(Bloomberg) -- First there was derision. Then mockery turned into admiration. Now a battle is unfolding between two of the most revered names in the automobile world, Porsche and Tesla Inc. on one of the world’s most challenging race tracks.The two automakers are vying for electric vehicle bragging rights on Germany’s Nürburgring, a circuit with 73 tight turns (Silverstone in the U.K. has 18), changing elevations and a brutal length of more than 20 kilometers (12.4 miles) winding through a leafy forest, earning it the nickname “Green Hell.”It’s here that Porsche’s new Taycan Turbo S set the record as the fastest four-door electric car last month, clocking in at 7 minutes and 42 seconds. The feat wasn’t lost on a rival sitting thousands of miles away in California: Tesla’s CEO Elon Musk. Always one to relish a good fight, Musk picked up the gauntlet and has dispatched a Model S to the German hinterland to reclaim the bragging rights as king of the electric sedan.“We welcome competition, it helps you to get better step by step. But of course you always have to compare apples with apples,” Porsche AG Chief Executive Officer Oliver Blume told Bloomberg Friday on the sidelines of a panel discussion near the Frankfurt auto show.The epic battle between incumbent and upstart has been infused with social-media feeds that have energized die-hard fans on either side of the Atlantic. Adding to the frenzy is former Formula One racing champion Nico Rosberg, who chimed in on Twitter offering to pilot the Tesla. Musk happily accepted in a tweeted reply, but it’s unclear who actually will be behind the wheel.Porsche’s Blume said Tesla had selected another driver “who knows the Nürburgring well,” but he declined to provide a name.Musk has a lot riding on the challenge. After Porsche unveiled the Taycan Turbo and Turbo S as its first electric cars last week, he teased the brand for its nomenclature -- a turbocharger is only found in a combustion engine. Following the initial ribbing, he found more charitable words in a later tweet, acknowledging the Taycan “does seem like a good car” and its Nürburgring track time “is great.”Blume said Friday the respect is mutual, but was careful to note the Taycan’s record was achieved with a normal series production car that came straight from the assembly line and can be purchased by customers. Tesla, by contrast, has already been working for about two weeks near the track to modify a Model S for racing purposes to achieve the fastest-possible time, the Porsche CEO said.While a series version Model S wouldn’t be able to beat the Taycan’s lap time, a modified race version with tweaked suspension and brakes “could go in that direction,” Blume said. “We have a lot of respect for Tesla. They have achieved a lot and Elon Musk built this company from scratch.”The stakes are also high for Volkswagen AG‘s luxury sports car unit, which has watched Tesla turn itself into a veritable alternative for customers seeking a high-performance car but with an electric powertrain, an open flank that the Stuttgart-based manufacturer now hopes to protect with the Taycan.Musk posted on Sept. 6 that a Model S would make an appearance at the track “next week.” Indeed, a modified Model S has been spotted testing on the Nürburgring Nordschleife, according to Car and Driver, which appeared to show the car on the track as part of a general driving session open to others. The model sported flared fenders and an enlarged opening at the front, probably for extra cooling.When exactly the car might attempt to break the Taycan’s record remains shrouded in mystery. Tesla didn’t respond to a request for comment on its plans. A spokesman for the Nürburgring said Tesla has not officially booked exclusive time with the track.The Tesla-Porsche competition may be a marketing spectacle, but one that nevertheless helps to draw attention to electric vehicles, said Gene Munster, a managing partner at venture capital firm Loup Ventures and longtime Tesla bull. Munster predicted Tesla would race a souped-up version of the Model S at Nürburgring, and that it will beat Porsche’s Taycan record.“Elon wouldn’t take it to the track if they didn’t think they would win,” Munster said in a phone interview. “He’s fiercely competitive, and he loves sticking it to traditional automakers. It’s his hobby. He feels confident.”Tesla tweeted on Sept. 11 that a Model S with a new “Plaid” powertrain beat the record for the fastest four-door sedan at Laguna Seca, a race track near Monterey, California, though the time wasn’t achieved during a competitive event and hasn’t been endorsed by the raceway.Pushing the round below 10 minutes is the ambition of all Nürburgring daredevils. The track is open to both professional and amateur drivers, and the fastest time with a street-legal sports car was 6 minutes and 44 seconds, performed in a Porsche GT2 RS MR on Oct. 25 last year, according to the circuit’s website. That’s an average speed of 185 kilometers an hour for the 20.8 kilometer stretch.(Updates with comments from Porsche CEO in second paragraph)\--With assistance from Hayley Warren and Oliver Sachgau.To contact the reporters on this story: Elisabeth Behrmann in Frankfurt at email@example.com;Dana Hull in San Francisco at firstname.lastname@example.org;Christoph Rauwald in Frankfurt at email@example.comTo contact the editors responsible for this story: Anthony Palazzo at firstname.lastname@example.org, Benedikt Kammel, Chester DawsonFor more articles like this, please visit us at bloomberg.com©2019 Bloomberg L.P.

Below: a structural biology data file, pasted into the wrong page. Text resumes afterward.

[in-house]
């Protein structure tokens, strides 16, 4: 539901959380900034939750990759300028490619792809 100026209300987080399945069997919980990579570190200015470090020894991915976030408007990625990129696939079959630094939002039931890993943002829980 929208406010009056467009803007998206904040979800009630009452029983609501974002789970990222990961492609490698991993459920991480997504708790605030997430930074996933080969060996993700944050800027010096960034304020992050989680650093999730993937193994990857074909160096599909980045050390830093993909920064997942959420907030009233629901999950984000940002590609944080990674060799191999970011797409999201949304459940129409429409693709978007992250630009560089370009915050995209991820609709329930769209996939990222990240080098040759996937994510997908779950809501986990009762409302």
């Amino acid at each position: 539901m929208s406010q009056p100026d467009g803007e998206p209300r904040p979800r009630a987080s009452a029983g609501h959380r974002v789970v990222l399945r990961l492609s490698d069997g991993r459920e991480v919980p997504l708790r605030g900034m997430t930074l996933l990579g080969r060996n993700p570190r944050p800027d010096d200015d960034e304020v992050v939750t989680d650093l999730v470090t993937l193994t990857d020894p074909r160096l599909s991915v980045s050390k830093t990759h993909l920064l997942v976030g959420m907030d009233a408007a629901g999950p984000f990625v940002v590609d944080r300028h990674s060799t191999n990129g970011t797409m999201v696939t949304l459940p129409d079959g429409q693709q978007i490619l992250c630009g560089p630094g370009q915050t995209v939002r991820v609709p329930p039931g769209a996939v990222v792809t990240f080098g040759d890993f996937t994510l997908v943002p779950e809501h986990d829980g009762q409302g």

Tesla (TSLA) has maintained an edge over its competition, highlighted by its robust range. Depending on the model, Tesla EVs offer ranges of 240–370 miles.